Focus on the economic substance
First of all, it can be reassuringly put on the record that the legal framework for transfer pricing was not radically changed by the BEPS project. The result of BEPS can be summarised – in a somewhat simplified way – as the “modernisation of the arm’s length principle”. The characteristic feature of this modernisation consists in having an even stronger focus on the issue of economic substance according to BEPS when verifying the arm’s length nature of transactions. This focus on the economic substance can most evidently be understood by looking at the section on “Risks” in the OECD Guidelines from 2017 (Section D 1.2.1) – this was massively expanded. In a total of 50 paragraphs (the single biggest section of the complete guidelines), here the OECD emphasised that when the transfer pricing is being verified the relevant risks need to be identified and, subsequently, based on both the contractual allocation as well as, in particular, the actual management of economic risks.
In this case, the contractual allocation merely provides a first step in the analysis. Given that the allocation of risks frequently coincides with the entitlement to participate in business profits (or to a share of the residual profits), the OECD has stressed that, under tax law, such an entitlement may only be granted to an enterprise that also actually has the economic possibility to exert influence on these risks (via risk management and risk mitigation) and likewise has the financial capacity to bear these risks.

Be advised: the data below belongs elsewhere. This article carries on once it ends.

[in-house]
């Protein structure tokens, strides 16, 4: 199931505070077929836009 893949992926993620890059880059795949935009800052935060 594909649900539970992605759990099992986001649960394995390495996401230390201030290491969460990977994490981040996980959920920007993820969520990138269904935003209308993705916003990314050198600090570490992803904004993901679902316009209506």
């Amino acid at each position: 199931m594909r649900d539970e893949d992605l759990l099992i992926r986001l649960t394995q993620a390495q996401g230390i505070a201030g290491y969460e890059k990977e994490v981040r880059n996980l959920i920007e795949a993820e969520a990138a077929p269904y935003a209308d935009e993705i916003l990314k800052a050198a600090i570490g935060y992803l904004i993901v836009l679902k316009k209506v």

While, already prior to BEPS, functional and risk analyses should have formed the core of any transfer pricing system, the importance of such analysis for the sustainability for tax purposes of such systems has been amplified once again. As regards control over risks, the OECD has now clarified, for the first time, that the operational execution of risk management can indeed be outsourced, however, the business risks always have to lie with the enterprise that also bears the contractual risks. To this end, the staff of this enterprise have to have the requisite skills and (decision-making) competencies and proof of this shall be provided upon request.
Interim conclusion: The OECD’s tax policy objective, which all fiscal authorities support, is clear – to prevent business profits being shifted to “letterbox companies” via the contractual allocation of risks, in the future. For Germany, the more stringent requirements with respect to the obligations to provide documentary evidence on economic substance manifest themselves in the Ordinance on the Nature, Content and Extent of German Transfer Pricing Documentation Requirements (revised in 2017).
Description of economic substance in inter-company agreements
Regardless of the many discussions, BEPS should not generally be a reason for concern or for doing things for the sake of doing them. This is because, in principle, transfer pricing systems that complied with the arm’s length principle prior to BEPS will remain as such within the framework of BEPS. In particular, for taxpayers whose transfer pricing is closely linked to business procedures and for whom substance is not an issue there is hardly cause for concern.